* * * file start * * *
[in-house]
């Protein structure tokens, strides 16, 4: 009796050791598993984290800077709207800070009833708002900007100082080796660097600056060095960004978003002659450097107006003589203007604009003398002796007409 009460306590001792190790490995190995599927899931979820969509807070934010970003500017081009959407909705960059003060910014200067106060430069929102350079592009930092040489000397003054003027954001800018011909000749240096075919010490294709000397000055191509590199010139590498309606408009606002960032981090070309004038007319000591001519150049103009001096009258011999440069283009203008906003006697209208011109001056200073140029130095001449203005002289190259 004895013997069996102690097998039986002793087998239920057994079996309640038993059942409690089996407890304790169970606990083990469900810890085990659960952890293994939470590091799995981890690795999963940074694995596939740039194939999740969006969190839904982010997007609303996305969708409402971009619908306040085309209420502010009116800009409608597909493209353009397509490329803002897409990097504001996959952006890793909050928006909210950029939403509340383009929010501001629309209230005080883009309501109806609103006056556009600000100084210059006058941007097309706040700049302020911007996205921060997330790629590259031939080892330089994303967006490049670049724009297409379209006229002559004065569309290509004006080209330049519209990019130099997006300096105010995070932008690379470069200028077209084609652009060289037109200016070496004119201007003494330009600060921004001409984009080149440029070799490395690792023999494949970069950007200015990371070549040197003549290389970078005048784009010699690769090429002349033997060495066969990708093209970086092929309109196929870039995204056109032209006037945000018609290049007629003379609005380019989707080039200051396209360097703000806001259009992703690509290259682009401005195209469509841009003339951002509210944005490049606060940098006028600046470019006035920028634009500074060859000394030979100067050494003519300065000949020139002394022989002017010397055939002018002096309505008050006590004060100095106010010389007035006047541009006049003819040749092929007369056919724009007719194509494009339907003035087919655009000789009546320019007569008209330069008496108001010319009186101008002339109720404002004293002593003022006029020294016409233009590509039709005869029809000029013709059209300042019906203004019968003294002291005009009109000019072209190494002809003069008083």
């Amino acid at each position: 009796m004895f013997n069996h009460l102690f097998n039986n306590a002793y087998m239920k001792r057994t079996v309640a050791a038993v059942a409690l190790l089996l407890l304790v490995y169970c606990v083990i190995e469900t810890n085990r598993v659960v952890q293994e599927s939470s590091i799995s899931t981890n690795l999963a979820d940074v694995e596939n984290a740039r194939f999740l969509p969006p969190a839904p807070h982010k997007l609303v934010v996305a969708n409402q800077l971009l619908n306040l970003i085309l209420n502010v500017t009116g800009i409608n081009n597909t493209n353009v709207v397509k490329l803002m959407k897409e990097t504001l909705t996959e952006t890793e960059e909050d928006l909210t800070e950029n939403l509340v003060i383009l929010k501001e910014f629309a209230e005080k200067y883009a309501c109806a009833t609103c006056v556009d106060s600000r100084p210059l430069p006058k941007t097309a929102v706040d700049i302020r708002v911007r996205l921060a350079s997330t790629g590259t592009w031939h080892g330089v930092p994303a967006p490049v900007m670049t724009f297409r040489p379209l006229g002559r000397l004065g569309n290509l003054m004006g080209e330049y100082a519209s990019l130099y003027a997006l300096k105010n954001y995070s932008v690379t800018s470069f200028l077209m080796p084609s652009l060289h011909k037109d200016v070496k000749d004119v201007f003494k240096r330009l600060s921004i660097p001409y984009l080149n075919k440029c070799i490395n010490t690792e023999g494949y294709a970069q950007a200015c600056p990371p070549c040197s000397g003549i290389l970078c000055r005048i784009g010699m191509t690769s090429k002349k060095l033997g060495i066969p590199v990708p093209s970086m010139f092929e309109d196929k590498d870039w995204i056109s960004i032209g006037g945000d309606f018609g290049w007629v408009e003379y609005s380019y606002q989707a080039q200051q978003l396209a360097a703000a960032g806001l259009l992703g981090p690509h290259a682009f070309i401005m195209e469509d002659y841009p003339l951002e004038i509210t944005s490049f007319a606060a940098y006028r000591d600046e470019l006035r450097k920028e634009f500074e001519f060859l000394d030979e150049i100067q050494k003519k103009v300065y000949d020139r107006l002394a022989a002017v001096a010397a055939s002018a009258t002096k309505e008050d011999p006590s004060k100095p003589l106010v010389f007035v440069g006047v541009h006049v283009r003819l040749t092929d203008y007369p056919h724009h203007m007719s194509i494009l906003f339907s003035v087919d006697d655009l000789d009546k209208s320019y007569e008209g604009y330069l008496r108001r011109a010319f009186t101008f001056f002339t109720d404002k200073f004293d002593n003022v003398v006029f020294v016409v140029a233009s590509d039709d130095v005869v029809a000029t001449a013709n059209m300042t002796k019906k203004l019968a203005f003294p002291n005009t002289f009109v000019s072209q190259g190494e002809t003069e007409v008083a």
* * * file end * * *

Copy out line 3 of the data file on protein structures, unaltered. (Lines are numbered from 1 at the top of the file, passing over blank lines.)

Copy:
């Amino acid at each position: 009796m004895f013997n069996h009460l102690f097998n039986n306590a002793y087998m239920k001792r057994t079996v309640a050791a038993v059942a409690l190790l089996l407890l304790v490995y169970c606990v083990i190995e469900t810890n085990r598993v659960v952890q293994e599927s939470s590091i799995s899931t981890n690795l999963a979820d940074v694995e596939n984290a740039r194939f999740l969509p969006p969190a839904p807070h982010k997007l609303v934010v996305a969708n409402q800077l971009l619908n306040l970003i085309l209420n502010v500017t009116g800009i409608n081009n597909t493209n353009v709207v397509k490329l803002m959407k897409e990097t504001l909705t996959e952006t890793e960059e909050d928006l909210t800070e950029n939403l509340v003060i383009l929010k501001e910014f629309a209230e005080k200067y883009a309501c109806a009833t609103c006056v556009d106060s600000r100084p210059l430069p006058k941007t097309a929102v706040d700049i302020r708002v911007r996205l921060a350079s997330t790629g590259t592009w031939h080892g330089v930092p994303a967006p490049v900007m670049t724009f297409r040489p379209l006229g002559r000397l004065g569309n290509l003054m004006g080209e330049y100082a519209s990019l130099y003027a997006l300096k105010n954001y995070s932008v690379t800018s470069f200028l077209m080796p084609s652009l060289h011909k037109d200016v070496k000749d004119v201007f003494k240096r330009l600060s921004i660097p001409y984009l080149n075919k440029c070799i490395n010490t690792e023999g494949y294709a970069q950007a200015c600056p990371p070549c040197s000397g003549i290389l970078c000055r005048i784009g010699m191509t690769s090429k002349k060095l033997g060495i066969p590199v990708p093209s970086m010139f092929e309109d196929k590498d870039w995204i056109s960004i032209g006037g945000d309606f018609g290049w007629v408009e003379y609005s380019y606002q989707a080039q200051q978003l396209a360097a703000a960032g806001l259009l992703g981090p690509h290259a682009f070309i401005m195209e469509d002659y841009p003339l951002e004038i509210t944005s490049f007319a606060a940098y006028r000591d600046e470019l006035r450097k920028e634009f500074e001519f060859l000394d030979e150049i100067q050494k003519k103009v300065y000949d020139r107006l002394a022989a002017v001096a010397a055939s002018a009258t002096k309505e008050d011999p006590s004060k100095p003589l106010v010389f007035v440069g006047v541009h006049v283009r003819l040749t092929d203008y007369p056919h724009h203007m007719s194509i494009l906003f339907s003035v087919d006697d655009l000789d009546k209208s320019y007569e008209g604009y330069l008496r108001r011109a010319f009186t101008f001056f002339t109720d404002k200073f004293d002593n003022v003398v006029f020294v016409v140029a233009s590509d039709d130095v005869v029809a000029t001449a013709n059209m300042t002796k019906k203004l019968a203005f003294p002291n005009t002289f009109v000019s072209q190259g190494e002809t003069e007409v008083a």